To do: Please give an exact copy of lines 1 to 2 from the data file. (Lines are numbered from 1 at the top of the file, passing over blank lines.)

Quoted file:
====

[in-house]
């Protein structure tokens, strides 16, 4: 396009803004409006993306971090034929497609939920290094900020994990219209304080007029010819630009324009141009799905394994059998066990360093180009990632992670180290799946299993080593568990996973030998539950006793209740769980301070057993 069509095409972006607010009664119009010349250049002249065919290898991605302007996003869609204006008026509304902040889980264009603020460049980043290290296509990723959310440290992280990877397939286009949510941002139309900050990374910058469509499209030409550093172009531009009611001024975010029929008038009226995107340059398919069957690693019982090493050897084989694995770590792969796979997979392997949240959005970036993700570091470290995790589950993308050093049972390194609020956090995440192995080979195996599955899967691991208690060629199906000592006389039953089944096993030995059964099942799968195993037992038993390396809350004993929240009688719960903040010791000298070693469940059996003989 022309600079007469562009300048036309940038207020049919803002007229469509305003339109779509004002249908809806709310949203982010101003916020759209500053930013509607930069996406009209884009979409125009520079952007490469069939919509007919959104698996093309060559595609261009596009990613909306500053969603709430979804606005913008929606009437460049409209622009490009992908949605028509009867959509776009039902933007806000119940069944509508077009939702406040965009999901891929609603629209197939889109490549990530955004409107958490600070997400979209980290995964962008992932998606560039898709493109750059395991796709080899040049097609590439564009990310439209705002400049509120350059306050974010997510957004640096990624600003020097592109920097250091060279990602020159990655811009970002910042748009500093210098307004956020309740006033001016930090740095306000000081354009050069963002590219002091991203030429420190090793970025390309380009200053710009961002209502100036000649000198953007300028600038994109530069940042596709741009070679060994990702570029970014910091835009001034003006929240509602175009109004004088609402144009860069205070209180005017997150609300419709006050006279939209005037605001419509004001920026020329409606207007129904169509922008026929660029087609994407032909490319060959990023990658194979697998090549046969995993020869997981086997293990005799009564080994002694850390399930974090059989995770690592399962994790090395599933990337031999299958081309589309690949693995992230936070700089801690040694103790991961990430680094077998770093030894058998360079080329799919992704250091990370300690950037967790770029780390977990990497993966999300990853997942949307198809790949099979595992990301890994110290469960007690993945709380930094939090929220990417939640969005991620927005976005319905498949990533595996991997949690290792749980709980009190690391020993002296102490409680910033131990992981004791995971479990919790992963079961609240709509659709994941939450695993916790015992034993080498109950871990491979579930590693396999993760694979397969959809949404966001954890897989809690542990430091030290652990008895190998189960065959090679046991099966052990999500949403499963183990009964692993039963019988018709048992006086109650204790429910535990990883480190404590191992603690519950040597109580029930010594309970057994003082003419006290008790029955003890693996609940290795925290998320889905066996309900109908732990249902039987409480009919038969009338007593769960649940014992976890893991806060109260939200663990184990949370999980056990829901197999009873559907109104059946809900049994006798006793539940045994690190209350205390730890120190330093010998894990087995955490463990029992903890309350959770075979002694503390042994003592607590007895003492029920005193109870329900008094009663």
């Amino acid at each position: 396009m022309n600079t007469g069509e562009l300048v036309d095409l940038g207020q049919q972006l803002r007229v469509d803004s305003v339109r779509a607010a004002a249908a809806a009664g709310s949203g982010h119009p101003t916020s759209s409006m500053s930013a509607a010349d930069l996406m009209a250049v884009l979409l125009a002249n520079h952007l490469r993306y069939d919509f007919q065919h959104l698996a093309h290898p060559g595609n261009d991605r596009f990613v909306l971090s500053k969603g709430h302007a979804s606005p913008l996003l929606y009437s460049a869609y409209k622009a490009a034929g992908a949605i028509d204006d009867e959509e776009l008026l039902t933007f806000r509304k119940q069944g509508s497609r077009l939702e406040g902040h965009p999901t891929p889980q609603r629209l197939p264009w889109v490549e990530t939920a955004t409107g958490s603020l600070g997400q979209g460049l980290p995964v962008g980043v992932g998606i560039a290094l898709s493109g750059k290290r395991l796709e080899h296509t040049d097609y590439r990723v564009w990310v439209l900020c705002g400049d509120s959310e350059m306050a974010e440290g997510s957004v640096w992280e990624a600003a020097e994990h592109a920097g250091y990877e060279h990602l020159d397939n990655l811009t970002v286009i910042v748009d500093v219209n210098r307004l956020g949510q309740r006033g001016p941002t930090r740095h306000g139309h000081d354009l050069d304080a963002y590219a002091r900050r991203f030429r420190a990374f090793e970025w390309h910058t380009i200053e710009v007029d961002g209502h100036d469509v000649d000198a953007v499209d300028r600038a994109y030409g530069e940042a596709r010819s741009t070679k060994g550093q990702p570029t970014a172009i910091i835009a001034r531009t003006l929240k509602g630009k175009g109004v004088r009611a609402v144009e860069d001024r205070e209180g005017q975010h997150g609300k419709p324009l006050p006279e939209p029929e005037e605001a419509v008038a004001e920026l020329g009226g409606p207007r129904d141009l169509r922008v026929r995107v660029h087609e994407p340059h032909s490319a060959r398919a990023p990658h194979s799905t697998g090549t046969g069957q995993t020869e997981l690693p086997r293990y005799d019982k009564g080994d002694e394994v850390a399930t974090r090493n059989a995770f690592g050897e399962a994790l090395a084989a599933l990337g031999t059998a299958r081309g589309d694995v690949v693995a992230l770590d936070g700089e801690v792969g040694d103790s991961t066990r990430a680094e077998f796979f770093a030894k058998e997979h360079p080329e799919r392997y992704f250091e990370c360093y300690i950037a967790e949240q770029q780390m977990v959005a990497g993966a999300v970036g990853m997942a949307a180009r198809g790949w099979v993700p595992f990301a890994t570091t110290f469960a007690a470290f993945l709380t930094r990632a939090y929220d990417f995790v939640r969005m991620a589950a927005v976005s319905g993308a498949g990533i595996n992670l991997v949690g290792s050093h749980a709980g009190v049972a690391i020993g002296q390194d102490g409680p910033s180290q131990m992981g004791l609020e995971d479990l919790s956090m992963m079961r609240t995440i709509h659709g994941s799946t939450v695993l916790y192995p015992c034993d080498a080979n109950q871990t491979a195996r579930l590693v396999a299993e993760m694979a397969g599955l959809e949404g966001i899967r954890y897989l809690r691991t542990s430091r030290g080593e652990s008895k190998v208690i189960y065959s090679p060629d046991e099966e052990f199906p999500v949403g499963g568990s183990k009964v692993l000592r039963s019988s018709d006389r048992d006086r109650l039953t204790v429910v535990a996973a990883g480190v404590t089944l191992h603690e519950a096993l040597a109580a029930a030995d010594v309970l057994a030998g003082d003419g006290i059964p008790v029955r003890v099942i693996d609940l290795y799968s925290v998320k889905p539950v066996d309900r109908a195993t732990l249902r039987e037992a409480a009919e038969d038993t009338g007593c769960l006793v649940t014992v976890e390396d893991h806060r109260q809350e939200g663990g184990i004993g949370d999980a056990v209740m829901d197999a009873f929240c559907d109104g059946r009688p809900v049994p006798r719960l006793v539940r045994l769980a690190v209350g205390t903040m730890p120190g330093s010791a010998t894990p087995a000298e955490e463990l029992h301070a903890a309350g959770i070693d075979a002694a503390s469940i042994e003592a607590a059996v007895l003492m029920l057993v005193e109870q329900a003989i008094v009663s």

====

[in-house]
């Protein structure tokens, strides 16, 4: 396009803004409006993306971090034929497609939920290094900020994990219209304080007029010819630009324009141009799905394994059998066990360093180009990632992670180290799946299993080593568990996973030998539950006793209740769980301070057993 069509095409972006607010009664119009010349250049002249065919290898991605302007996003869609204006008026509304902040889980264009603020460049980043290290296509990723959310440290992280990877397939286009949510941002139309900050990374910058469509499209030409550093172009531009009611001024975010029929008038009226995107340059398919069957690693019982090493050897084989694995770590792969796979997979392997949240959005970036993700570091470290995790589950993308050093049972390194609020956090995440192995080979195996599955899967691991208690060629199906000592006389039953089944096993030995059964099942799968195993037992038993390396809350004993929240009688719960903040010791000298070693469940059996003989 022309600079007469562009300048036309940038207020049919803002007229469509305003339109779509004002249908809806709310949203982010101003916020759209500053930013509607930069996406009209884009979409125009520079952007490469069939919509007919959104698996093309060559595609261009596009990613909306500053969603709430979804606005913008929606009437460049409209622009490009992908949605028509009867959509776009039902933007806000119940069944509508077009939702406040965009999901891929609603629209197939889109490549990530955004409107958490600070997400979209980290995964962008992932998606560039898709493109750059395991796709080899040049097609590439564009990310439209705002400049509120350059306050974010997510957004640096990624600003020097592109920097250091060279990602020159990655811009970002910042748009500093210098307004956020309740006033001016930090740095306000000081354009050069963002590219002091991203030429420190090793970025390309380009200053710009961002209502100036000649000198953007300028600038994109530069940042596709741009070679060994990702570029970014910091835009001034003006929240509602175009109004004088609402144009860069205070209180005017997150609300419709006050006279939209005037605001419509004001920026020329409606207007129904169509922008026929660029087609994407032909490319060959990023990658194979697998090549046969995993020869997981086997293990005799009564080994002694850390399930974090059989995770690592399962994790090395599933990337031999299958081309589309690949693995992230936070700089801690040694103790991961990430680094077998770093030894058998360079080329799919992704250091990370300690950037967790770029780390977990990497993966999300990853997942949307198809790949099979595992990301890994110290469960007690993945709380930094939090929220990417939640969005991620927005976005319905498949990533595996991997949690290792749980709980009190690391020993002296102490409680910033131990992981004791995971479990919790992963079961609240709509659709994941939450695993916790015992034993080498109950871990491979579930590693396999993760694979397969959809949404966001954890897989809690542990430091030290652990008895190998189960065959090679046991099966052990999500949403499963183990009964692993039963019988018709048992006086109650204790429910535990990883480190404590191992603690519950040597109580029930010594309970057994003082003419006290008790029955003890693996609940290795925290998320889905066996309900109908732990249902039987409480009919038969009338007593769960649940014992976890893991806060109260939200663990184990949370999980056990829901197999009873559907109104059946809900049994006798006793539940045994690190209350205390730890120190330093010998894990087995955490463990029992903890309350959770075979002694503390042994003592607590007895003492029920005193109870329900008094009663």